Read the attached Notes on Film and the Characteristics of Alfred Hitchcock’s Style.
2) View the film North by Northwest, directed by Alfred Hitchcock (1959). It is available free on Youtube, but not as a continuous whole, you have to watch it scene by scene. It is also available on Amazon Prime (you can get a free ten-day trial subscription), HBO Max, Google Play, VUDU, I-Tunes Store, and a few other streaming services.
3) Write an analysis of the film in which you identify scenes from the film that illustrate at least four of the filmmaking techniques described in the Notes on Film, and also identify scenes from the film that illustrate all of the characteristics of Hitchcock’s style. This means that you will provide at least 13 examples from the film. The identification of the examples must be clear and accurate, not vague.
– an analysis of the film in which you identify scenes from the film that illustrate at least four of the filmmaking techniques described in the Notes on Film, and also identify scenes from the film that illustrate all of the characteristics of Hitchcock’s style.
Film and the Characteristics of Alfred Hitchcock’s Style
Most films today have been created from ideas that were first designed by film directors in the past. One example of a highly influential film director is Alfred Hitchcock. So far, many films have tried to copy the same style and technique that he employed at his time. To better understand his style and technique, the film “North by Northwest” will be analysed. This paper supports the argument that Alfred Hitchcock’s style and technique were quite unique and influential.
Film Making Techniques
Objectivity and Subjectivity have been used in this film. For example, in the framed for murder scene, an objective camera viewpoint is used to show everything that is taking place in the UN office that Roger Thornhill enters (Hitchcock). The viewer is able to see things from the universal spectator perspective. That is why certain occurrences not seen or known by Roger Thornhill can be identified. For instance, there is a man standing suspiciously at the entrance putting on his black gloves. Later on, this suspicious individual throws a knife that stabs Lester Townsend at the back. Although the audience is aware of the man and his face, Roger Thornhill and the other characters present in the room did not see or notice his presence. He is accused of murder since he is seen pulling out the knife.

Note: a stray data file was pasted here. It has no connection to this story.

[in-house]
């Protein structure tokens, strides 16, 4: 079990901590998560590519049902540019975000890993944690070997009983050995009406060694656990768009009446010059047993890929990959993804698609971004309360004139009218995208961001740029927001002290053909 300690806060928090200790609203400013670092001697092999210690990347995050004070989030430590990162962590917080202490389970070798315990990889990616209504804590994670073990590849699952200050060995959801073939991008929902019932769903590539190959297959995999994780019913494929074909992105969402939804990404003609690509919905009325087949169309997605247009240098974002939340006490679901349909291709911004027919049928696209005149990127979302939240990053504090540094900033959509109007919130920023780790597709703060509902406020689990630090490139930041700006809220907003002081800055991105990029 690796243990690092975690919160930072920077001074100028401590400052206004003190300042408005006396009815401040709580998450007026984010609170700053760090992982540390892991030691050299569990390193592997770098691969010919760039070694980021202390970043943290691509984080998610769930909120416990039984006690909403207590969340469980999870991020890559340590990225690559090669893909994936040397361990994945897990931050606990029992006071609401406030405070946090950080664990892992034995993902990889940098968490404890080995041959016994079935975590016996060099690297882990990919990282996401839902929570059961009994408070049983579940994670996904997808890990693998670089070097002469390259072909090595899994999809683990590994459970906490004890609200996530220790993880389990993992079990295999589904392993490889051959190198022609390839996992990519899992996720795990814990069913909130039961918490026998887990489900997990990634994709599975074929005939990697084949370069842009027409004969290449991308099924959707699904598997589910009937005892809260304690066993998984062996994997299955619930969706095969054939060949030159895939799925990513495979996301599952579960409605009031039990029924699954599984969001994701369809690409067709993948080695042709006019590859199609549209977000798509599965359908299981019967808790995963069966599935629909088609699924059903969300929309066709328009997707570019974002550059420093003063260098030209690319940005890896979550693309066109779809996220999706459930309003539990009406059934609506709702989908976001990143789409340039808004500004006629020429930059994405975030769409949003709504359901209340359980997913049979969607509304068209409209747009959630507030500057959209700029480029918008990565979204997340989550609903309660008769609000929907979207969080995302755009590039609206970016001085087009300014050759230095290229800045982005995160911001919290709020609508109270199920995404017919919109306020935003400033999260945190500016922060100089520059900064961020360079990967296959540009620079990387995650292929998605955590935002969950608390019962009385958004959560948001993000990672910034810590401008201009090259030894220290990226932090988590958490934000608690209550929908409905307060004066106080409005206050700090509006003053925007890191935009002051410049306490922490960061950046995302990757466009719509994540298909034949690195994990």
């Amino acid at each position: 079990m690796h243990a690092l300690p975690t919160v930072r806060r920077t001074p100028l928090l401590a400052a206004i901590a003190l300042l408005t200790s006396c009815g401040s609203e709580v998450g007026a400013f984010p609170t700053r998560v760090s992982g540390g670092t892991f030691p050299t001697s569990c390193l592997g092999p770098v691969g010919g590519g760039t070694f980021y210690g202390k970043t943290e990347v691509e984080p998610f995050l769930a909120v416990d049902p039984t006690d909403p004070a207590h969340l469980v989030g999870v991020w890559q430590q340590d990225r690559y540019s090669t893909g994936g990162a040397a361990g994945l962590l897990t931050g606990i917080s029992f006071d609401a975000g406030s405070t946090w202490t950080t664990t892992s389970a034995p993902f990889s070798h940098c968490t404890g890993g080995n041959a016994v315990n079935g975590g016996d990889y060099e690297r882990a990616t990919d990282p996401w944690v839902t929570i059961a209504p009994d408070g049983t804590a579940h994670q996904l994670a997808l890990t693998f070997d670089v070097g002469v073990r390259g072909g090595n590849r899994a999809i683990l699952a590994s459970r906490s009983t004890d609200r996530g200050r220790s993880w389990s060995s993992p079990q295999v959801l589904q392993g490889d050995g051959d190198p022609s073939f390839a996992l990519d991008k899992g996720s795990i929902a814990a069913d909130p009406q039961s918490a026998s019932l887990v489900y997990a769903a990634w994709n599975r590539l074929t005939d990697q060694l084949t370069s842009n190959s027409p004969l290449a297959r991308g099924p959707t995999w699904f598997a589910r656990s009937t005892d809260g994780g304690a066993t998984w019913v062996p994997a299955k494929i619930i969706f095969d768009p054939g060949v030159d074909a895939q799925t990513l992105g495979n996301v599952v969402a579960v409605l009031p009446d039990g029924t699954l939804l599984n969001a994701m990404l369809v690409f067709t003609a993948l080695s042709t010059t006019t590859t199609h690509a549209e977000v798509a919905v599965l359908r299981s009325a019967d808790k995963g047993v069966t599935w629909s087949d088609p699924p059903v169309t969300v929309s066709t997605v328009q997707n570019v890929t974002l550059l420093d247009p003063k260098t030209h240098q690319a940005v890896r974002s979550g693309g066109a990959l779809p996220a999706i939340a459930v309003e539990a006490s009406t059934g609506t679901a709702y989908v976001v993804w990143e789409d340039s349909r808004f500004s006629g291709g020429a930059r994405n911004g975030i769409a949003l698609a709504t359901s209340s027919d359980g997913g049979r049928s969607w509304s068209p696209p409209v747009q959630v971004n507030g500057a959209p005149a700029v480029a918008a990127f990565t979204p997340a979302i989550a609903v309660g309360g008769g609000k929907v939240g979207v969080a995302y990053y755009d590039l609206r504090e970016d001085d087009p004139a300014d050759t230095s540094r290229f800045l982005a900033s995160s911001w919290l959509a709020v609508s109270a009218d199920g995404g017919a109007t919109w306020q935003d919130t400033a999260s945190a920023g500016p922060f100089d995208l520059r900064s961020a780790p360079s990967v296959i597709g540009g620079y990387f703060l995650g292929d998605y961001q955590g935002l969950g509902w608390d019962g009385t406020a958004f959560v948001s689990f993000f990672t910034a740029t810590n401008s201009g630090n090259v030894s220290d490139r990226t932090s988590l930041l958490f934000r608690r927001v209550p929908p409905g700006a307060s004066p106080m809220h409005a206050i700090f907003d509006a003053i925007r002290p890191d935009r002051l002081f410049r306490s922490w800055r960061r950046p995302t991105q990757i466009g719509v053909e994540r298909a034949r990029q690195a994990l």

A subjective camera viewpoint is noted in the Mount Rushmore scene. While Roger Thornhill and Eve are rushing towards the mountain, the camera moves swiftly to show what they are viewing as they look at the rocky landscape. Suddenly, they hear movement and look to their right where the camera, once again, uses a subjective viewpoint to show what they saw (Hitchcock). Therefore, the first person point of view is also used in certain scenes within the film.
The love on a train scene represents a two-shot technique where Roger Thornhill and Eve Kendall are shown flirting at their table. It is a clear representation of a two-people close-up since the camera is as close as it can get to the characters. Only these two individuals are included in the frame (Hitchcock). The focus is on the upper bodies since they are only shown from waist up.
In the crop duster scene, plasticity is noted since the scene features various shots that have been edited together to create the resulting flow of events (Hitchcock). The camera constantly switches from showing the crop duster and Roger Thornhill individually. Some shots also showcase both the crop duster and Roger Thornhill with the plane chasing him. If the shots could not be cut effectively, the resulting smooth flow of events would not have been possible.
Characteristics of Alfred Hitchcock’s style
In the film, a cameo is featured within the first few minutes of the film. Hitchcock is featured among the many New Yorkers who are in a rush to get home from work (Hitchcock). Unfortunately, he is seen missing his bus and is never shown during the rest of the film. This is an example of how Hitchcock tends to feature himself within the films that he directs.